Normally I would take one of the entries in the list that gets my attention and do a video focus on it. This time… Well, the classic Led Zeppelin chestnut “Living Loving Maid” (#9) makes me think of the fantastic…

Heart of the Heartland (various, Lewis & Clark soundtrack)

The Maker of Noses (Rich Mullins, The World As Best As I Remember It, vol 2)

Shot of Love (King’s X, Out of the Silent Planet)

Something to Believe In (Clannad, Past Present)

People Watching (Jack Johnson, Sing-A-Longs and Lullabies (Curious George soundtrack))

Cello Suite #6 (Mstislav Rostropovich, Bach Cello Suites)

Miracles Out Of Nowhere (Kansas, Leftoverture)

The Drift (Béla Fleck & the Flecktones, Three Flew Over the Cuckoo’s Nest)

Hold Me (Fleetwood Mac, Greatest Hits)

A Felicidade (Antonio Carlos Jobim, Personalidade)

“Miracles Out of Nowhere” by Kansas (#7) is one of my favorite rock tracks. Here’s a live version (I can’t tell from where or when, but it looks recent):

That song is appropriate for today, too, since it’s my son’s first birthday. He was a…

When I am having students work on something, whether it’s homework or something done in class, I’ll get a stream of questions that are variations on:

Is this right?

Am I on the right track?

Can you tell me if I am doing this correctly?

And so on. They want verification. This is perfectly natural and, to some extent, conducive to learning. But I think that we math teachers acquiesce to these kinds of requests far too often, and we continue to verify when we ought to be teaching students how to self-verify.

In the early stages of learning a concept, students need what the machine learning people call training data. They need inputs paired with correct outputs. When asked to calculate the derivative of \(5x^4\), students need to know, having done what they feel is correct work, that the answer is \(20x^3\). This heads off any major misconception in the formation of the concept…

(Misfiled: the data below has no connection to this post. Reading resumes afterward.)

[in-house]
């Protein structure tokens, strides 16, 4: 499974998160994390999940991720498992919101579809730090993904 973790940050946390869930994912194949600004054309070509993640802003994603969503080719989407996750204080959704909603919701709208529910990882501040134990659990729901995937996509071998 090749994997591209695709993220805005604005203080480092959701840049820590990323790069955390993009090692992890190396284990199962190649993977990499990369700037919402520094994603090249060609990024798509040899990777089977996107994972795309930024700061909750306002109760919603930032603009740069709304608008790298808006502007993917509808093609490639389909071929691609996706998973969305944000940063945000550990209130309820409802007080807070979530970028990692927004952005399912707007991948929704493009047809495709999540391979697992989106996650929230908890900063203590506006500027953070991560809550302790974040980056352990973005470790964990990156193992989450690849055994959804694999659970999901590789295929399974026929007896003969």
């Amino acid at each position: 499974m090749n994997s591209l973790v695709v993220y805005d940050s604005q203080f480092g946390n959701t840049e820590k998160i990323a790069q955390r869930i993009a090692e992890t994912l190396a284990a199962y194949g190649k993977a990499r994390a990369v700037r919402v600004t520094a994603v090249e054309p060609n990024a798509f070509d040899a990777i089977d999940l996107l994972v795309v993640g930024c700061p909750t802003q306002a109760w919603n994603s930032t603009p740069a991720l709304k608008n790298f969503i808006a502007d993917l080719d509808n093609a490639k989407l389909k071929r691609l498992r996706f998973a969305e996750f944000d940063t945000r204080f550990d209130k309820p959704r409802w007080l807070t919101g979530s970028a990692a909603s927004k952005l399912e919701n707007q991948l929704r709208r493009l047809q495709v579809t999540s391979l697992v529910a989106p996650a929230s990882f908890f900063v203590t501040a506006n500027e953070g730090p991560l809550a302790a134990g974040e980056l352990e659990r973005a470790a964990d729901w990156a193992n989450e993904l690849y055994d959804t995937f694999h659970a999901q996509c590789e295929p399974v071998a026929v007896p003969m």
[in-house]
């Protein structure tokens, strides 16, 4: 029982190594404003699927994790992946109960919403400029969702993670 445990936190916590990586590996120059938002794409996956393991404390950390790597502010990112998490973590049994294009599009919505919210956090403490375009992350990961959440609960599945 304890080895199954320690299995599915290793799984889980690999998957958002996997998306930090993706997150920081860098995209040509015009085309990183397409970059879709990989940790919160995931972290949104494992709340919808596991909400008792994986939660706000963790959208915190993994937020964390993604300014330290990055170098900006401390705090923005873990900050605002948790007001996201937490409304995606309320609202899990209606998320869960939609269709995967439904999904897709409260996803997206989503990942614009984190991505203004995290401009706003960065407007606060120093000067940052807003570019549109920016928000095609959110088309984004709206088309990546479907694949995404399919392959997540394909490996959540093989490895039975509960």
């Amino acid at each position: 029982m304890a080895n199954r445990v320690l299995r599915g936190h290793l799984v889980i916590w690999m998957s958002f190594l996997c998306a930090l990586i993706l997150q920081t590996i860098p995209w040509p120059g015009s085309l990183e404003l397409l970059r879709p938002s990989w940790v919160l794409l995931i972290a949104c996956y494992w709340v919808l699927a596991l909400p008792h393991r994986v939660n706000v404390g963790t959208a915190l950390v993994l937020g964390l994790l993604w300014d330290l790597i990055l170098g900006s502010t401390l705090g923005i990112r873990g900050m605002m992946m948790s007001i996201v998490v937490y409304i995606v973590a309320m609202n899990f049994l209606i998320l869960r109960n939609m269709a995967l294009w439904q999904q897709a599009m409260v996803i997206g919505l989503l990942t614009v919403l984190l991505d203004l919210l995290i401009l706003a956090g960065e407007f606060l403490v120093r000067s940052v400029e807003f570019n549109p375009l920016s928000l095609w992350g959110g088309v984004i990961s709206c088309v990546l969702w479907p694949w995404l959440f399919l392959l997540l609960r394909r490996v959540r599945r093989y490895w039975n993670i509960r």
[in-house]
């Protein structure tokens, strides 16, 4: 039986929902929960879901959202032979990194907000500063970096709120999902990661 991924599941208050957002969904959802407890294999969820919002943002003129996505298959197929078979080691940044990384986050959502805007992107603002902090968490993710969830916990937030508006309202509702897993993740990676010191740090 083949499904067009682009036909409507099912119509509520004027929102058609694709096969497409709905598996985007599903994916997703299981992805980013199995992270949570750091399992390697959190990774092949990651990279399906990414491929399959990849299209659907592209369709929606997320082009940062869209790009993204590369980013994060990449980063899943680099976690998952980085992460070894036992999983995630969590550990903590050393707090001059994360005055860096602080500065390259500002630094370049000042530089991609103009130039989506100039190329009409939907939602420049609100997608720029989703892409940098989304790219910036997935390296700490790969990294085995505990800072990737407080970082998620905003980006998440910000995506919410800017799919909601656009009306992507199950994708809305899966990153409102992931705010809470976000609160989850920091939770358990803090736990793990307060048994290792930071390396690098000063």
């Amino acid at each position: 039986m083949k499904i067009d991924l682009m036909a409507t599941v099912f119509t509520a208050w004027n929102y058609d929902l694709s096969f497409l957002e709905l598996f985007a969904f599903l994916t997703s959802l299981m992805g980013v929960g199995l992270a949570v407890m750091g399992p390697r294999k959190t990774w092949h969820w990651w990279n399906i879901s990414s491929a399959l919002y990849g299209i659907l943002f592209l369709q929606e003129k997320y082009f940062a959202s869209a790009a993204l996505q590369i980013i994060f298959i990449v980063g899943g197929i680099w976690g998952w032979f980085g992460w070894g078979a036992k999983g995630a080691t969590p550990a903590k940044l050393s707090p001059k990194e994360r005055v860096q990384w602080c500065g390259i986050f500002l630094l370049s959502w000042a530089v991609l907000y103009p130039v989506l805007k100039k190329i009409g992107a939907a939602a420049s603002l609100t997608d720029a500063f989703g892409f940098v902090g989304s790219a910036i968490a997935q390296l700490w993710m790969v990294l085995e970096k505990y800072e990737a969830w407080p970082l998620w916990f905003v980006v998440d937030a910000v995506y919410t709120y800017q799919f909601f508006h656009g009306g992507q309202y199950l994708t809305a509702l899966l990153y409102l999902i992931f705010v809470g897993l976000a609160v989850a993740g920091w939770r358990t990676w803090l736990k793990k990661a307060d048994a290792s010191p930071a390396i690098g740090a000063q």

This report Frinom the Atlanta Journal-Constitution, citing an article in the June 1 Proceedings of the National Academy of Sciences, says that differences between boys’ and girls’ performance on standardized mathematics tests correlates with the level of gender equity and other socio-cultural factors in the country in which the test was taken.
The study’s co-author says:

“There are countries where the gender disparity in math performance doesn’t exist at either the average or gifted level. These tend to be the same countries that have the greatest gender equality,” article co-author Janet Mertz, an oncology professor at the University of Wisconsin-Madison, said in a university news release.[...]

“If you provide females with more educational opportunities and more job opportunities in fields that require advanced knowledge of math, you’re going to find more women learning and performing…

On Twitter right now I am soliciting thoughts about calculus courses, the topics we cover in them, and the ways in which we cover them. It’s turning out that 140 characters isn’t enough space to frame my question properly, so I’m making this short post to do just that. Here it is:

Suppose that you teach a calculus course that is designed for a general audience (i.e. not just engineers, not just non-engineers, etc.). Normally the course would be structured as a 4-credit hour course, meaning four 50-minute class meetings per week for 14 weeks. Now, suppose that the decision has been made to cut this to TWO credit hours, or 100 minutes of contact time per week for 14 weeks.

Questions: What topics do you remove from the course? What topics do you keep in the course at all costs? And of those topics you keep, do you teach them the same way or differently? If differently, then how would you …

I am a mathematician and educator with interests in cryptology, computer science, and STEM education. I am affiliated with the Mathematics Department at Grand Valley State University in Allendale, Michigan. The views here are my own and are not necessarily shared by GVSU.